I’m going to Vietnam next year, so I’m pretty keen to arrange something over there while I’m going so I could do a piece there, that would be pretty sick.  I’ve never done something out of Christchurch. In Venice Beach [in California] you can just go and paint the walls and things just right next to the skate park, and I’ve heard that there’s apparently this beach in Vietnam that’s the same kind of thing, same kind of situation, you can just go and anybody can paint them, so that would be pretty cool, going and chucking up a piece there…

Anything else that you want to add?

I’m loving anybody that has anything to do with my art over the last eight months or so, I just want to say thanks, its been so much fun, everybody’s been so welcoming. That’s what I’m loving about Christchurch, all the genuine people who are keen to see you keep pushing yourself…

Thanks for chatting to us

Thanks for having me…

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Carnaby Lane Party Recap

New Brighton’s Carnaby Lane got an impressive facelift over Canterbury Anniversary weekend, with several notable artists producing an array of works along the bright green wall that frames the small laneway. With the sun beating down and DJs Ruse and Nacoa providing the musical backdrop, Wongi ‘Freak’ Wilson, Joel Hart and Dr Suits (assisted by his Fiksate crew-mate Porta) captured the imaginations of the passing crowds. Throughout the day the artists, all working in close vicinity, provided intimate insights into how their work comes together. The relaxed but vibrant atmosphere, created by the mixture of music, food, drinks and art, as well as the ideal summer conditions, made for a perfect storm. We were there throughout the day and captured the artists in action…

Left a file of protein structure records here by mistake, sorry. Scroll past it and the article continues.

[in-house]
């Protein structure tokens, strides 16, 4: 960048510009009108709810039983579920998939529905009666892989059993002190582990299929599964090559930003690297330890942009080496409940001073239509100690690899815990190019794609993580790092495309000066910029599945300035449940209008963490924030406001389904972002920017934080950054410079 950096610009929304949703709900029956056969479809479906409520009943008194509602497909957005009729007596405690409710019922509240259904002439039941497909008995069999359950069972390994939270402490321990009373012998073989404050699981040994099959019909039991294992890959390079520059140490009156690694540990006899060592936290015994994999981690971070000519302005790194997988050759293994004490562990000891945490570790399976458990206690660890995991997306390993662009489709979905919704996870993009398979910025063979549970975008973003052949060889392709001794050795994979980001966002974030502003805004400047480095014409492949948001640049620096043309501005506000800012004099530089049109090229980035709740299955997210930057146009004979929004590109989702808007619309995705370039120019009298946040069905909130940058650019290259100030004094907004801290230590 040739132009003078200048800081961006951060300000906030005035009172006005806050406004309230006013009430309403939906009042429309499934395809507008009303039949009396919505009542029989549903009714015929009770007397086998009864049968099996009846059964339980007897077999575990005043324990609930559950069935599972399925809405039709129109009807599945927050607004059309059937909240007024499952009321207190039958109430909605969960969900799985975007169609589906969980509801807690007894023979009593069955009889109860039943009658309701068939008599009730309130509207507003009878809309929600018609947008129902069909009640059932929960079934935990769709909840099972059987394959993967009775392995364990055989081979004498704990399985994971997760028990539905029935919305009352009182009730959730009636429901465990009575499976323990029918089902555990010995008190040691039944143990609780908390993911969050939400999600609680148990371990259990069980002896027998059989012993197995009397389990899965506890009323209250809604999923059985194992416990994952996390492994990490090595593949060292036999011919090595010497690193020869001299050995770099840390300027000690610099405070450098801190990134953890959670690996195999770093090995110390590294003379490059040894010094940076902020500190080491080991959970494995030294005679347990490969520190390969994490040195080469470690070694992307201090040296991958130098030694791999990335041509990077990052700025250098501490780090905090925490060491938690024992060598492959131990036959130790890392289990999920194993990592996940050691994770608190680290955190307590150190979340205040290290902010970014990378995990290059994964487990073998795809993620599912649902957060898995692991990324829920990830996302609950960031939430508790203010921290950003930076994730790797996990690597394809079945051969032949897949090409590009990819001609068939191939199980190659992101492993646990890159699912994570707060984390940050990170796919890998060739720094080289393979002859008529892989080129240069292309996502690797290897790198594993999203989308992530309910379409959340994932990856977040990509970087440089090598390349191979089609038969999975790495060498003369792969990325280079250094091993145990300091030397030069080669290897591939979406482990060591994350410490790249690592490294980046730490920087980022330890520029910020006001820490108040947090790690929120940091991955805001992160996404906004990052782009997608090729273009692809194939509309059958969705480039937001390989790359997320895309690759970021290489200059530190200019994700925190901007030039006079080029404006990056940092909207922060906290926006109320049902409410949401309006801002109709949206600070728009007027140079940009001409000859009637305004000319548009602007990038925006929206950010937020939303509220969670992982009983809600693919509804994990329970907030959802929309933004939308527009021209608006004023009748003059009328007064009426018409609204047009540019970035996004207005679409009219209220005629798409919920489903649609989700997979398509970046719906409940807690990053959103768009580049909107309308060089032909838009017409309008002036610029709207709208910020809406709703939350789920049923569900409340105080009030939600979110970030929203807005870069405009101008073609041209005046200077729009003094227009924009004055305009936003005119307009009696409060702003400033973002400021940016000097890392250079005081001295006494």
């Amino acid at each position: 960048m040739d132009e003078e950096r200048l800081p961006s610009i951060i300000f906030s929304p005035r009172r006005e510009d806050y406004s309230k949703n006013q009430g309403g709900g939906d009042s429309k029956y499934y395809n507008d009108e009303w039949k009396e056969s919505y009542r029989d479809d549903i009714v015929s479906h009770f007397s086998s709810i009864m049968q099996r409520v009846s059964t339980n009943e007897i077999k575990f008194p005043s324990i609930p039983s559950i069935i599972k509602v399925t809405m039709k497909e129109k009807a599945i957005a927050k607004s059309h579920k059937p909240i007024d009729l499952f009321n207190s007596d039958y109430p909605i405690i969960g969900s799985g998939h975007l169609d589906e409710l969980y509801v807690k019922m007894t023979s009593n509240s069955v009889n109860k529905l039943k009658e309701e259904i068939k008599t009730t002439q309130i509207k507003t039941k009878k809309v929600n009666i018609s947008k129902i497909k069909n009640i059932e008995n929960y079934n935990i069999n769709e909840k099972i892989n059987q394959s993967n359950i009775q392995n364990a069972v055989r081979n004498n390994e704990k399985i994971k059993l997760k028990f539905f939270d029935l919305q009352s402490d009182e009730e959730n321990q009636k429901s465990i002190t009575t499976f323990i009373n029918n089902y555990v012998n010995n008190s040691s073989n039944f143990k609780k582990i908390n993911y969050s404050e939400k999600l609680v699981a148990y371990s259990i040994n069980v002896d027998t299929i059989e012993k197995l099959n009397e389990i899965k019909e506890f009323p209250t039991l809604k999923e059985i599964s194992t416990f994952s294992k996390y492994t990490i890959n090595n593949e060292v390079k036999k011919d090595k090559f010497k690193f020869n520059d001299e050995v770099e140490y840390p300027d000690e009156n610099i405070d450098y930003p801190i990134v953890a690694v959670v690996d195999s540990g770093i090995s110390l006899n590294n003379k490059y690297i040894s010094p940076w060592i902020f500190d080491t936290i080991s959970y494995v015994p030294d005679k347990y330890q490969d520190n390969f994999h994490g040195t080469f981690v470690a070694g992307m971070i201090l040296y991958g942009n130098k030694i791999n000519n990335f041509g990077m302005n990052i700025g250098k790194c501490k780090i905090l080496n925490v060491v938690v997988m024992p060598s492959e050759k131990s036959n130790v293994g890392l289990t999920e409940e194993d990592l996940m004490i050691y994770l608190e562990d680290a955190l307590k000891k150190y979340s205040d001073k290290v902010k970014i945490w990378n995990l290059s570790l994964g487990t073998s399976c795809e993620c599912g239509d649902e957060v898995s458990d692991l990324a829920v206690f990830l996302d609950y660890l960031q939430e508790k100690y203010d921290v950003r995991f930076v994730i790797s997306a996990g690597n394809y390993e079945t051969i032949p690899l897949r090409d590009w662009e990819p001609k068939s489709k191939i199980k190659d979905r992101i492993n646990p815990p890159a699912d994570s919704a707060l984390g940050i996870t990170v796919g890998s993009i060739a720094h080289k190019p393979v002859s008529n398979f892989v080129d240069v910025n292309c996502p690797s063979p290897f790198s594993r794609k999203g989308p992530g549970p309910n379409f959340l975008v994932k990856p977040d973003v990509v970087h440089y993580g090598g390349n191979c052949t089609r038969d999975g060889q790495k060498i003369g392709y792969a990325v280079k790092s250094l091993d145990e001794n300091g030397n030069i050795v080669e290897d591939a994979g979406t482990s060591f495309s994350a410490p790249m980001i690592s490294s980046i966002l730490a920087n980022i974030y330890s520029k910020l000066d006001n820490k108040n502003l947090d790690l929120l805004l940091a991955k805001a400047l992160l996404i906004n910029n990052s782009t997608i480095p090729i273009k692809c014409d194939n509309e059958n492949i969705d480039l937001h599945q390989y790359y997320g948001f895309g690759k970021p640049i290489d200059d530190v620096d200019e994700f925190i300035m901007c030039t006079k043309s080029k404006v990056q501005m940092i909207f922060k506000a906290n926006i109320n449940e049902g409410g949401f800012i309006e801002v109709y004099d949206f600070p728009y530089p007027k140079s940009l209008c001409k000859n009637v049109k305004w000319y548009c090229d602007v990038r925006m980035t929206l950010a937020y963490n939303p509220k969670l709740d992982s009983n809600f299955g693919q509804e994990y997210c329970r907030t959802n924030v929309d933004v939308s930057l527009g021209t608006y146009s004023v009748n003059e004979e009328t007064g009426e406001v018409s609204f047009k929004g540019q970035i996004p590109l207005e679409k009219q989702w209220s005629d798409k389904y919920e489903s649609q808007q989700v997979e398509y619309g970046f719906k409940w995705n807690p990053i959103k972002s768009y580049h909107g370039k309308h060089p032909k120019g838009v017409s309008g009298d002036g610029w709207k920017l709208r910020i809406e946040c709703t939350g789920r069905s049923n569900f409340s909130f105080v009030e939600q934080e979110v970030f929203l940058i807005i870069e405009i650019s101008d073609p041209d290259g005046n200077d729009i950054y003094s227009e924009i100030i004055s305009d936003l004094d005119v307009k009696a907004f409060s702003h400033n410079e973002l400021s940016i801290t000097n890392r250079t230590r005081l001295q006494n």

The Carnaby Lane Party on Saturday, 19th November.

Wongi ‘Freak’ Wilson: Wongi’s work, the largest of the three, depicts a monotone female figure, with her hand thrust forward, two fingers raised in a peace sign, the hand bursting to life in colour and sharp detail. A segmented disc of translucent yellow, orange, pink and purple separates the figure and the hand, framing the image and popping against the dark grey background. Wongi noted that he had chosen the image to play with a “beachy vibe” in honour of the location, but without the usual cliché, instead of seagulls or surfers, his character has a summery, music festival feel. The image is another example of Wongi’s ever impressive photo realistic technique, highlighting his aerosol mastery, an expertise that was made apparent to the crowds that stopped and watched the Christchurch legend in action, gaining insight into the sketching and refining process with which he builds form and brings his images to life.

Wongi’s wall buffed and ready to go
Wongi refers to the original image on his phone, an example of how technology plays a part in his working process
Wongi starts to bring the detailed hand to life with colour, while his toolbox lies in the foreground
Nearing completion, Wongi makes some final touches
Wongi ‘Freak’ Wilson’s finished piece

Joel Hart: Joel’s signature work, titled ‘The Shadows’ was an impressive sight coming to fruition, highlighting his swag bag of techniques and sure-handed processes, from his large stencil plates to the use of screens to print directly on the wall. The female portrait, her hand extended outward and three butterflies fluttering above, is indicative of Hart’s current body of work, where he is experimenting with “more-multi-layered” details of patterns and embellishments that reward inspection. Assisted by young up and comer Jacob Root (Distranged Design), Joel’s greyscale subject is brought to life by the violet backdrop and flashes of pink and green that all deftly play off the garish bright green wall behind his work.

Joel’s stencil plates lay in wait
The plan, and the necessary tools
Joel Hart works with one of his large stencil plates